Building and Maintaining a Software Team
Creating a new software product is hard work but has the potential to pay dividends. If you’re not engineering the product yourself, building a successful partnership with the people writing the code is pivotal to making your vision come to life.
In the best partnerships, you’re passionate about the problem you’re fixing, and they’re passionate about the solution.
Hiring a software engineer or developer
It can be a challenge to find people who not only have expertise in different platforms, technologies, and application types but also complementary skills and ethos to yours in manifesting a streamlined, high-standard product.
- Don’t go into the hiring process alone
Even if you’ve carefully thought through the tech-specific skills you want to interview for, a second opinion might help you to interrogate the answers if you haven’t held that role before. Find a mentor or peer who can sit in and support you to find the right person for the job.
- Set an appropriate test
Stay clear from coding tests you find on the internet. Instead, ask candidates to solve a real-life problem–it will show you more about how they think.
- Don’t worry about hiring to a specific program or tool
Hire the person for their fundamentals. A software developer will be able to easily pick up a new program or tool, but good design and architecture are skills it takes years to develop. That being said, the person should have experience in your general area (like web-based products, apps, or voice).
- Find a question-asker
It’s vital in a role like this that the person asks clarifying questions when there’s ambiguity because a product build is a complicated project. You need a partner, not an order-taker.
Like in every industry, talent begets talent. If you find a great engineer you’ll attract other great engineers or developers. Don’t rush and invest the requisite resources in this crucial part of the process. In a survey, developers valued a smart team and people almost as much as a fair salary (44 percent and 45 percent respectively).
Creating and maintaining a software team
According to a HackerRank survey, a flexible and learning-driven workplace is key to retaining the most talented people.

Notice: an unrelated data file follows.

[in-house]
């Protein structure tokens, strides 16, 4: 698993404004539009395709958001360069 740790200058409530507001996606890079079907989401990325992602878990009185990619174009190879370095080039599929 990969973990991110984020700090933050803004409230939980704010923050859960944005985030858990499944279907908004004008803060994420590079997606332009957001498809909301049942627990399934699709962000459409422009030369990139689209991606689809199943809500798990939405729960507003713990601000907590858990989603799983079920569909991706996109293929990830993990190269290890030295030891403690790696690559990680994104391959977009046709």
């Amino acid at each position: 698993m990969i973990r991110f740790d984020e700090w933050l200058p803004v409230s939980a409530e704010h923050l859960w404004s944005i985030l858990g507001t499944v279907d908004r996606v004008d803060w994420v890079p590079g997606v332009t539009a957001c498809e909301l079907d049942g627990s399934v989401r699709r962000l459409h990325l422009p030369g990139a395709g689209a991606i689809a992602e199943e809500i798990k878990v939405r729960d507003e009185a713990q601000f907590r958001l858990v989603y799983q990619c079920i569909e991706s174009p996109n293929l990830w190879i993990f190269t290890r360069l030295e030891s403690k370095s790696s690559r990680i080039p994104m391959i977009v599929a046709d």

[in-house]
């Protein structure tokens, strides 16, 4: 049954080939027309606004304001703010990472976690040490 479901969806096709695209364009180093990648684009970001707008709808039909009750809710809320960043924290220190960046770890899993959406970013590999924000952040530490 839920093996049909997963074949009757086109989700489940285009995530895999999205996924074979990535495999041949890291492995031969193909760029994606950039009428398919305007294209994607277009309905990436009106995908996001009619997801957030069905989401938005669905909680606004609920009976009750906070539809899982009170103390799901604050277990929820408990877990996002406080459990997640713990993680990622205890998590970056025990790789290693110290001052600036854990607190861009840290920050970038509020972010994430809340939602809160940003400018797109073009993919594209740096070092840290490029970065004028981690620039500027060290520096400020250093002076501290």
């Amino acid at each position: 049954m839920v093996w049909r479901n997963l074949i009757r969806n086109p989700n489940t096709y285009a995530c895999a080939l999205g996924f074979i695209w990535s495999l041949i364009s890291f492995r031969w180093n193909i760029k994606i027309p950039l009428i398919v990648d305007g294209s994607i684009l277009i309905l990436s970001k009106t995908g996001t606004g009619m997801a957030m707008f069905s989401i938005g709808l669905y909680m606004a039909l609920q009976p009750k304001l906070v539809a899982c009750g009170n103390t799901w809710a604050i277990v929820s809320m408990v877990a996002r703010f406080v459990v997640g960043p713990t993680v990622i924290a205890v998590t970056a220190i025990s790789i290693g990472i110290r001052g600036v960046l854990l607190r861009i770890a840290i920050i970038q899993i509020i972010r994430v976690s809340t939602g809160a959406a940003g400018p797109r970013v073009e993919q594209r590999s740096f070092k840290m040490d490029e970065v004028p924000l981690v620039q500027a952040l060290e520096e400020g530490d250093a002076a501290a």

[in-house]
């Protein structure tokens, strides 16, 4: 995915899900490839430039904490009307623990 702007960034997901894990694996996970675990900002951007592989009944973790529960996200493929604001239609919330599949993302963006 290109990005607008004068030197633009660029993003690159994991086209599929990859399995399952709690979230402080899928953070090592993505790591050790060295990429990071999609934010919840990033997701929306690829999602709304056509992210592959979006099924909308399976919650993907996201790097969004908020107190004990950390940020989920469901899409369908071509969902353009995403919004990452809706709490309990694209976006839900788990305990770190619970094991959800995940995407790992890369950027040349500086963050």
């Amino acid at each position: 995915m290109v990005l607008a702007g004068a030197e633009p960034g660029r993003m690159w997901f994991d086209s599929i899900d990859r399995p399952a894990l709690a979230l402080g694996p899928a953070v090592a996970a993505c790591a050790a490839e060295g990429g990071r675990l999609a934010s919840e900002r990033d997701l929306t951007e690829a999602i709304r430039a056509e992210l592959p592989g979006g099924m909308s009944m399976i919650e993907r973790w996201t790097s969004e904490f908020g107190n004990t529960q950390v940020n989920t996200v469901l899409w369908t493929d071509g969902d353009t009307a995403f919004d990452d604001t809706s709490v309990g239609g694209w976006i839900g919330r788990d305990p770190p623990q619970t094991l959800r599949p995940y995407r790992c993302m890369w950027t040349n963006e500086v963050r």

- Foster an environment where learning is queen
Virtually all professional engineers or developers continually learn new skills informally and are fastidious about sustaining their professional development in a quickly-changing landscape. Support your team with teach-ins, hackathons, online courses, and peer-to-peer training.
- Know that change is a constant
Agility is built into engineers’ DNA. There are lots of frameworks and practices based on the values and principles of creating and responding to change. Make room in your organization for change that is adopted gradually and iteratively.
- Be flexible
A recent report ranks “engineer” as one of the most common work-from-home job titles. Let go of some of your learned notions about what a workplace should look like and trust in the passion and dedication of your team to work from home, from another state or country, or on their own hours.
- Make creating a robust workflow strategy together job #1
Having a software-development workflow that the whole team can get behind will be the pillar of a flexible and agile work environment.
- Avoid task-switching
For many entrepreneurs, the ability to task-switch is a boon, but for people unpicking complicated coding issues, the distraction can be really detrimental.
Finding and retaining talented staff in any business can be a challenge. If you have any ‘gold-star’ communication tips for working with a team to manifest your vision, let us know. We’d love to use your advice in a future blog post.
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